- Remove lightweight curtains from windows, as they may ignite from heat radiation. However, heavily-lined drapes or venetian blinds pulled across windows will help to keep out heat and possibly prevent combustion of furnishing. In fact, move overstuffed furniture away from windows and sliding glass doors and in the center of the house.
- Fill bathtub with water, also all sinks, buckets, large kettles, trash containers--anything that will hold water. You may have to draw water even from the water header or the tank from behind the toilet bowl. This storage of water is a safeguard if pressure is reduced in the water main from heavy use by your neighbors or fire suppression crews.
- Turn on all lights in the house, on the porch, in the garage and in the yard. This will enable firefighters to spot your property at night.
- Gather up your pets so you do not have to run around at the last minute looking for them.
- Shut off gas at the meter. No need for pilot lights to provide additional ignition sources. After the fire danger is past, the gas company will re-service your gas appliances.
- Keep your radio tuned to a local station for reports and evacuation information. Contact a friend or relative for housing for you and your family in case it is necessary to leave your home.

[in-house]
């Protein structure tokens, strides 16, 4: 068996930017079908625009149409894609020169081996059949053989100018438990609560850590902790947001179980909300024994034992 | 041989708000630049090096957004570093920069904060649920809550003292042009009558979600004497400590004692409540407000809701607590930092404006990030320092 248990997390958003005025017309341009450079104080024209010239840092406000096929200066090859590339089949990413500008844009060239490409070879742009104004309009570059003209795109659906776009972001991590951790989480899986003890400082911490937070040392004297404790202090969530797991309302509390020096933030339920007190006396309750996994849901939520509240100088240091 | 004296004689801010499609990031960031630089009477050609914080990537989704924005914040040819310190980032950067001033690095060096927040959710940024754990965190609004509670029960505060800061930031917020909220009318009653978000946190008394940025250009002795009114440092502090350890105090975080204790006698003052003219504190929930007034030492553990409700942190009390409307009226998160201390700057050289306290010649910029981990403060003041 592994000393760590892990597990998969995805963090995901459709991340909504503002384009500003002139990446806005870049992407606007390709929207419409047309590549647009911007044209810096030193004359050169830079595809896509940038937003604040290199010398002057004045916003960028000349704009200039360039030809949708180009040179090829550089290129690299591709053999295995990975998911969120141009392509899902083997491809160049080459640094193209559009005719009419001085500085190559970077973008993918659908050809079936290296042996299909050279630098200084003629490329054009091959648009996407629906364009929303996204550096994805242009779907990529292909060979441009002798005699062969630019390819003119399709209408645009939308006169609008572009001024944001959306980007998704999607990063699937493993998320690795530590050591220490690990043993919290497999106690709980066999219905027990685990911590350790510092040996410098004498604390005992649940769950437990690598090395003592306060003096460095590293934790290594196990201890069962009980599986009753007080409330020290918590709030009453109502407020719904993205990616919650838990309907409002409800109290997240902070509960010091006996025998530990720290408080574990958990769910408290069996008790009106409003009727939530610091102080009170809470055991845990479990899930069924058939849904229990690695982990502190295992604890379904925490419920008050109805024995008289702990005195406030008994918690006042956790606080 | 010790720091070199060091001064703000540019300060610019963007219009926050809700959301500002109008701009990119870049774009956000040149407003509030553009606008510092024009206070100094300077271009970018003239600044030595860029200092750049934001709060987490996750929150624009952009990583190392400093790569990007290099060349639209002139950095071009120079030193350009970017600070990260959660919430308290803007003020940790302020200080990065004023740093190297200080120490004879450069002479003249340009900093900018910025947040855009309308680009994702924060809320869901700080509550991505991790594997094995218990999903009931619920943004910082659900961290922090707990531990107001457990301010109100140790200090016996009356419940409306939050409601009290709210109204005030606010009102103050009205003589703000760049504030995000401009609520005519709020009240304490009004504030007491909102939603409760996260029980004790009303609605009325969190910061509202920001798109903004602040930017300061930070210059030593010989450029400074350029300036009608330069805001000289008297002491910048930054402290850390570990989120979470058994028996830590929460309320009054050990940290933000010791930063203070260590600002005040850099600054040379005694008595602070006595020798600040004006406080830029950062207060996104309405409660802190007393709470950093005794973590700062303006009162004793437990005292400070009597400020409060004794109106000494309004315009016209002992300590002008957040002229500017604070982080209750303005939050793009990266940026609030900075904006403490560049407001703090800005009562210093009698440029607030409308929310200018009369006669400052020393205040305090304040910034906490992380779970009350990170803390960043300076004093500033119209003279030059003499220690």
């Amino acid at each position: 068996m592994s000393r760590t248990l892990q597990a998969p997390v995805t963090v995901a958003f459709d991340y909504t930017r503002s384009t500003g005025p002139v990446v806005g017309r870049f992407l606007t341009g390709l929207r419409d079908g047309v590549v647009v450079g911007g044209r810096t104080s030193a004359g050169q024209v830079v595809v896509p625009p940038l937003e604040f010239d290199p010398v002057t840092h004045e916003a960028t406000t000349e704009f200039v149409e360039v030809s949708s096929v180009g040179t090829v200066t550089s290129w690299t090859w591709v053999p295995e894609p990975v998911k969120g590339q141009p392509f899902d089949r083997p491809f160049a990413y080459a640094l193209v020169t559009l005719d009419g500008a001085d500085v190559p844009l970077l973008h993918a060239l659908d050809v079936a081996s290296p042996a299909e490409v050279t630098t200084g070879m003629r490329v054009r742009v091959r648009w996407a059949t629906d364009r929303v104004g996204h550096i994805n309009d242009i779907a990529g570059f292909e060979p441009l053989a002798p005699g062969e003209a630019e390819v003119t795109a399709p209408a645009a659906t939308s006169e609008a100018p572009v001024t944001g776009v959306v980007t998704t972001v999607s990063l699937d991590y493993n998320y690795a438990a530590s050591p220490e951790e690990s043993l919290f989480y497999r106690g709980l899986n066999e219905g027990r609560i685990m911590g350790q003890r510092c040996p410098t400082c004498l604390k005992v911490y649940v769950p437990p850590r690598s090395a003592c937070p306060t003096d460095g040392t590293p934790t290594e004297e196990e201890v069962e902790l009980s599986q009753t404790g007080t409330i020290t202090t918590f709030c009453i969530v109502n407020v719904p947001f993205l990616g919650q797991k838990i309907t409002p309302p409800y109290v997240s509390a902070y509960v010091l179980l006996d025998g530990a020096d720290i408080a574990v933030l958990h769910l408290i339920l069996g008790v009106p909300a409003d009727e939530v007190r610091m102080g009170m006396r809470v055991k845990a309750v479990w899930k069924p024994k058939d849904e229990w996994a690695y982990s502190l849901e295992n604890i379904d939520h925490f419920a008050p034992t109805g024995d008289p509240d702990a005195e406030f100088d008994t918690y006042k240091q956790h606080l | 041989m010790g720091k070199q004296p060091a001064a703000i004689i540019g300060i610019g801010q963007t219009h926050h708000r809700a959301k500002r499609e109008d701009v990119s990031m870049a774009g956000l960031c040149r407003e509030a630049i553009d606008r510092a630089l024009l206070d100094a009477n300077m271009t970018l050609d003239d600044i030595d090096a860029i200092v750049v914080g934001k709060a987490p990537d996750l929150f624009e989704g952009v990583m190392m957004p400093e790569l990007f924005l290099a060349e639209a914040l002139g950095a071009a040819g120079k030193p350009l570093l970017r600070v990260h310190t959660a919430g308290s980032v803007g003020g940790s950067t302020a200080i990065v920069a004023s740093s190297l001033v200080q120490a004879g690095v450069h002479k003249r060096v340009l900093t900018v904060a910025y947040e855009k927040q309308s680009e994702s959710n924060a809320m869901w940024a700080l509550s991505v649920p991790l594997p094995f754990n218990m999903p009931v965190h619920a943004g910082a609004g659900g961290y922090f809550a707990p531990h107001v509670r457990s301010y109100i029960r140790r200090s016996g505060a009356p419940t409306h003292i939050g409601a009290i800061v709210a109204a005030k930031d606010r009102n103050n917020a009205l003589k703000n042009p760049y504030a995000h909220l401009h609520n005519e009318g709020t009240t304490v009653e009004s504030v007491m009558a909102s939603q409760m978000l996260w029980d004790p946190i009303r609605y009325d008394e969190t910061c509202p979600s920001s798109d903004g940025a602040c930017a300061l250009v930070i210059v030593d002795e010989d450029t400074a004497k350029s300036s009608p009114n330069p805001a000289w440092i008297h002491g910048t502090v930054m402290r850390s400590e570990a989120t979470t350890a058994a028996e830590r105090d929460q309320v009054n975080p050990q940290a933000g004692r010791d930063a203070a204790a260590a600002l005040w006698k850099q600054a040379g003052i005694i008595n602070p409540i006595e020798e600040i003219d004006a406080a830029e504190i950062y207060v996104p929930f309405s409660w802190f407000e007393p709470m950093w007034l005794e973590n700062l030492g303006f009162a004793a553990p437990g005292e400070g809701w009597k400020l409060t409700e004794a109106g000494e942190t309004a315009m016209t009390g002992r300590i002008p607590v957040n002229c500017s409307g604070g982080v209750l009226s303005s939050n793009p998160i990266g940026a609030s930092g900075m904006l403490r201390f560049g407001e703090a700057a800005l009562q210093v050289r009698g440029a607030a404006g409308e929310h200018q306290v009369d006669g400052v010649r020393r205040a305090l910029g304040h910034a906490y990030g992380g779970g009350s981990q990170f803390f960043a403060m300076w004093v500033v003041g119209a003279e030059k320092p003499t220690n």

- Park your car in the garage headed out for a quick getaway, if needed.
- Leave keys in the ignition.
- Close garage door but leave it unlocked.
- If you lack garage space, park vehicles in the direction of escape.
- Close all windows so airborne sparks and embers cannot enter and ignite the upholstery.
Fighting the Fire
If law enforcement and fire authorities permit and it is safe to do so, it is a wise plan for an able-bodied member of the house to remain to protect the house in the absence of firefighters or to assist firefighters when they arrive. If the fire cannot be stopped and passes over your home, the safest place for protection is inside the house with all doors closed.
You may turn on the hose but no water gushes out. Pressure in the line has been lowered by fire suppression crews working on burning homes in your neighborhood. this is when you start carrying water from the tub--buckets, kettles--and hot water tank. A quart of water on a little spark can save a whole house.
After the Fire Passes
Immediately afterward, check for hot spots using eyes and hose to find whiffs of spirals of smoke. Check on all furniture, cupboards, bedding, storage areas, drapes, closets, from attic to garage and all roof surfaces. Once over is not enough. Continue checking for at least six to ten hours after a fire is thought to be out.
The key to being your own successful firefighter is advance preparation. Plan procedures and provide necessary equipment ahead of time, and give yourself and your home a fighting chance should you need it.
State of California, The Resources Agency, Department of Forestry